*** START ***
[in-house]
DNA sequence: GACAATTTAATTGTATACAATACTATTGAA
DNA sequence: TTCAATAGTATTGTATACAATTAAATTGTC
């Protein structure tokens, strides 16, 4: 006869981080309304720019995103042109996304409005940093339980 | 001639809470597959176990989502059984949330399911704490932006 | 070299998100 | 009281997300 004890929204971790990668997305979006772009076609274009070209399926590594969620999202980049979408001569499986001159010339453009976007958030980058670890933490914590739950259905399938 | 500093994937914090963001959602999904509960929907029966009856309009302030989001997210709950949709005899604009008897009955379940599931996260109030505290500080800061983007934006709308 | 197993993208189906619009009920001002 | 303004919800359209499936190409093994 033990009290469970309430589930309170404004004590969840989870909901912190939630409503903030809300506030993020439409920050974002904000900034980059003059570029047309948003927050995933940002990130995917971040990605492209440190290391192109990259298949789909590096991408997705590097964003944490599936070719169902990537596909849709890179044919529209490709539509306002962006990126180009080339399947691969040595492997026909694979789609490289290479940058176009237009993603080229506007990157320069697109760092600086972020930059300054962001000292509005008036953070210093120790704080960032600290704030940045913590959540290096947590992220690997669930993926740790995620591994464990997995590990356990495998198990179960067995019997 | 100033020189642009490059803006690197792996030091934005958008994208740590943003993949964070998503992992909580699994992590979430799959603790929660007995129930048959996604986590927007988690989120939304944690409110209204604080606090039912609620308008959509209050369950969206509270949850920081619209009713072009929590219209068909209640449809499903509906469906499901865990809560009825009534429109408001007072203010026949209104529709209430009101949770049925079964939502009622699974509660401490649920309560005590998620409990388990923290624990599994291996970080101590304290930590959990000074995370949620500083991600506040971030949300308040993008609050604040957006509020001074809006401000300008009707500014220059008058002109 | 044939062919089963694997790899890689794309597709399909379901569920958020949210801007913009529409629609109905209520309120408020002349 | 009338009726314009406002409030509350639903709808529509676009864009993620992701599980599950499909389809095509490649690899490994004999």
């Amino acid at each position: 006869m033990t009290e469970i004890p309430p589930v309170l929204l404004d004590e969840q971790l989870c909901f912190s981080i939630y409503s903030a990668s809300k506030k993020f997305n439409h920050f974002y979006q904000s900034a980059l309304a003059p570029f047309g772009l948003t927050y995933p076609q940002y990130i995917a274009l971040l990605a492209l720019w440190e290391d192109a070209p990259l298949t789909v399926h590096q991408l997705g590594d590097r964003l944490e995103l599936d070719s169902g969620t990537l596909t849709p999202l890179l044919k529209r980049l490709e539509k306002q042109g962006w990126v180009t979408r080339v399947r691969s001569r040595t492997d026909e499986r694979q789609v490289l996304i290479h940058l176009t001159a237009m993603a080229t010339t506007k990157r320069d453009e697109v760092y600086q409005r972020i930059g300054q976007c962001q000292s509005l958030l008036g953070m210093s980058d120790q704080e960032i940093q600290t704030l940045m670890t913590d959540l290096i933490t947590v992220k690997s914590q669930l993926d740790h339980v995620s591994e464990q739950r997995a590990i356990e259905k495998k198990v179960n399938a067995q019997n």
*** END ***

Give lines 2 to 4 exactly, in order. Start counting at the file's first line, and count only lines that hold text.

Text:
DNA sequence: GACAATTTAATTGTATACAATACTATTGAA
DNA sequence: TTCAATAGTATTGTATACAATTAAATTGTC
């Protein structure tokens, strides 16, 4: 006869981080309304720019995103042109996304409005940093339980 | 001639809470597959176990989502059984949330399911704490932006 | 070299998100 | 009281997300 004890929204971790990668997305979006772009076609274009070209399926590594969620999202980049979408001569499986001159010339453009976007958030980058670890933490914590739950259905399938 | 500093994937914090963001959602999904509960929907029966009856309009302030989001997210709950949709005899604009008897009955379940599931996260109030505290500080800061983007934006709308 | 197993993208189906619009009920001002 | 303004919800359209499936190409093994 033990009290469970309430589930309170404004004590969840989870909901912190939630409503903030809300506030993020439409920050974002904000900034980059003059570029047309948003927050995933940002990130995917971040990605492209440190290391192109990259298949789909590096991408997705590097964003944490599936070719169902990537596909849709890179044919529209490709539509306002962006990126180009080339399947691969040595492997026909694979789609490289290479940058176009237009993603080229506007990157320069697109760092600086972020930059300054962001000292509005008036953070210093120790704080960032600290704030940045913590959540290096947590992220690997669930993926740790995620591994464990997995590990356990495998198990179960067995019997 | 100033020189642009490059803006690197792996030091934005958008994208740590943003993949964070998503992992909580699994992590979430799959603790929660007995129930048959996604986590927007988690989120939304944690409110209204604080606090039912609620308008959509209050369950969206509270949850920081619209009713072009929590219209068909209640449809499903509906469906499901865990809560009825009534429109408001007072203010026949209104529709209430009101949770049925079964939502009622699974509660401490649920309560005590998620409990388990923290624990599994291996970080101590304290930590959990000074995370949620500083991600506040971030949300308040993008609050604040957006509020001074809006401000300008009707500014220059008058002109 | 044939062919089963694997790899890689794309597709399909379901569920958020949210801007913009529409629609109905209520309120408020002349 | 009338009726314009406002409030509350639903709808529509676009864009993620992701599980599950499909389809095509490649690899490994004999």